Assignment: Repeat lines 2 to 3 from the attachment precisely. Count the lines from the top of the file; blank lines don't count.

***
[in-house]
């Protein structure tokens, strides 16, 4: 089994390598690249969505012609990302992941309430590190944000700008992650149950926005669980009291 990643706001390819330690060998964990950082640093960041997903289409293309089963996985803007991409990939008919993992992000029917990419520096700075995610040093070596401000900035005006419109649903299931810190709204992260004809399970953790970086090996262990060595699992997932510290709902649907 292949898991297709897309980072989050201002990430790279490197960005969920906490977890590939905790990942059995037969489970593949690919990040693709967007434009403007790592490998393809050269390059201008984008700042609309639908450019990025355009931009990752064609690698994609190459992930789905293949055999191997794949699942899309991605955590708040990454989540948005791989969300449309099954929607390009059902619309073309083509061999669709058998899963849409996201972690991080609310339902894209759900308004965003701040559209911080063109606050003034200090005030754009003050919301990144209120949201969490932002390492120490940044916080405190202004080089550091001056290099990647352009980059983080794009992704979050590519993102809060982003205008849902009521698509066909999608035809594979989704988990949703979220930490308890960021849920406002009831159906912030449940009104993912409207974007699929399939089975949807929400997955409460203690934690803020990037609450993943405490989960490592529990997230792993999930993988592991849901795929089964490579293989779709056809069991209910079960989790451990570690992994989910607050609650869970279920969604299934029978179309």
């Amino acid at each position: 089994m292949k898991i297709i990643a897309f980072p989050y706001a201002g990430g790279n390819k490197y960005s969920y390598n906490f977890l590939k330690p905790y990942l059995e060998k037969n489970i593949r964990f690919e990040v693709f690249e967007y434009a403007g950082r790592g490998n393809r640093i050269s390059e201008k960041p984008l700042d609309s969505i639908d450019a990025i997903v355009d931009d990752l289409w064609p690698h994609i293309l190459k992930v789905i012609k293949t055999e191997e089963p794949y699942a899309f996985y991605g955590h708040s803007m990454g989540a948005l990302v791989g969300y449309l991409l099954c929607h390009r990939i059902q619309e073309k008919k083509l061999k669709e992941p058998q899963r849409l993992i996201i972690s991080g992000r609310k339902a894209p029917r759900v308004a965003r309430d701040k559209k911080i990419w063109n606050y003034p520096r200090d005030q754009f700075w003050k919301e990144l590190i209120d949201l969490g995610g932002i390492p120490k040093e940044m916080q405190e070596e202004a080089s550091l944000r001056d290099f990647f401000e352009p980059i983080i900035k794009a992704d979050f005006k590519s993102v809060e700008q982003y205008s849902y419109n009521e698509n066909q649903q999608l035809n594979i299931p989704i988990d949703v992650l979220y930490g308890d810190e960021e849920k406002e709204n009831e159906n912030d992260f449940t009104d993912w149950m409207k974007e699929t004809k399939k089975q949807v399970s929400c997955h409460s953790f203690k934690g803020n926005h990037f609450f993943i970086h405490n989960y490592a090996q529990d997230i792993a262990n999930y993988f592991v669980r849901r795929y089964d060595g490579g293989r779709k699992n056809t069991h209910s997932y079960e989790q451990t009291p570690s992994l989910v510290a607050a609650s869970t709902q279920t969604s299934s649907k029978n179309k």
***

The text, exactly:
């Protein structure tokens, strides 16, 4: 089994390598690249969505012609990302992941309430590190944000700008992650149950926005669980009291 990643706001390819330690060998964990950082640093960041997903289409293309089963996985803007991409990939008919993992992000029917990419520096700075995610040093070596401000900035005006419109649903299931810190709204992260004809399970953790970086090996262990060595699992997932510290709902649907 292949898991297709897309980072989050201002990430790279490197960005969920906490977890590939905790990942059995037969489970593949690919990040693709967007434009403007790592490998393809050269390059201008984008700042609309639908450019990025355009931009990752064609690698994609190459992930789905293949055999191997794949699942899309991605955590708040990454989540948005791989969300449309099954929607390009059902619309073309083509061999669709058998899963849409996201972690991080609310339902894209759900308004965003701040559209911080063109606050003034200090005030754009003050919301990144209120949201969490932002390492120490940044916080405190202004080089550091001056290099990647352009980059983080794009992704979050590519993102809060982003205008849902009521698509066909999608035809594979989704988990949703979220930490308890960021849920406002009831159906912030449940009104993912409207974007699929399939089975949807929400997955409460203690934690803020990037609450993943405490989960490592529990997230792993999930993988592991849901795929089964490579293989779709056809069991209910079960989790451990570690992994989910607050609650869970279920969604299934029978179309």
């Amino acid at each position: 089994m292949k898991i297709i990643a897309f980072p989050y706001a201002g990430g790279n390819k490197y960005s969920y390598n906490f977890l590939k330690p905790y990942l059995e060998k037969n489970i593949r964990f690919e990040v693709f690249e967007y434009a403007g950082r790592g490998n393809r640093i050269s390059e201008k960041p984008l700042d609309s969505i639908d450019a990025i997903v355009d931009d990752l289409w064609p690698h994609i293309l190459k992930v789905i012609k293949t055999e191997e089963p794949y699942a899309f996985y991605g955590h708040s803007m990454g989540a948005l990302v791989g969300y449309l991409l099954c929607h390009r990939i059902q619309e073309k008919k083509l061999k669709e992941p058998q899963r849409l993992i996201i972690s991080g992000r609310k339902a894209p029917r759900v308004a965003r309430d701040k559209k911080i990419w063109n606050y003034p520096r200090d005030q754009f700075w003050k919301e990144l590190i209120d949201l969490g995610g932002i390492p120490k040093e940044m916080q405190e070596e202004a080089s550091l944000r001056d290099f990647f401000e352009p980059i983080i900035k794009a992704d979050f005006k590519s993102v809060e700008q982003y205008s849902y419109n009521e698509n066909q649903q999608l035809n594979i299931p989704i988990d949703v992650l979220y930490g308890d810190e960021e849920k406002e709204n009831e159906n912030d992260f449940t009104d993912w149950m409207k974007e699929t004809k399939k089975q949807v399970s929400c997955h409460s953790f203690k934690g803020n926005h990037f609450f993943i970086h405490n989960y490592a090996q529990d997230i792993a262990n999930y993988f592991v669980r849901r795929y089964d060595g490579g293989r779709k699992n056809t069991h209910s997932y079960e989790q451990t009291p570690s992994l989910v510290a607050a609650s869970t709902q279920t969604s299934s649907k029978n179309k």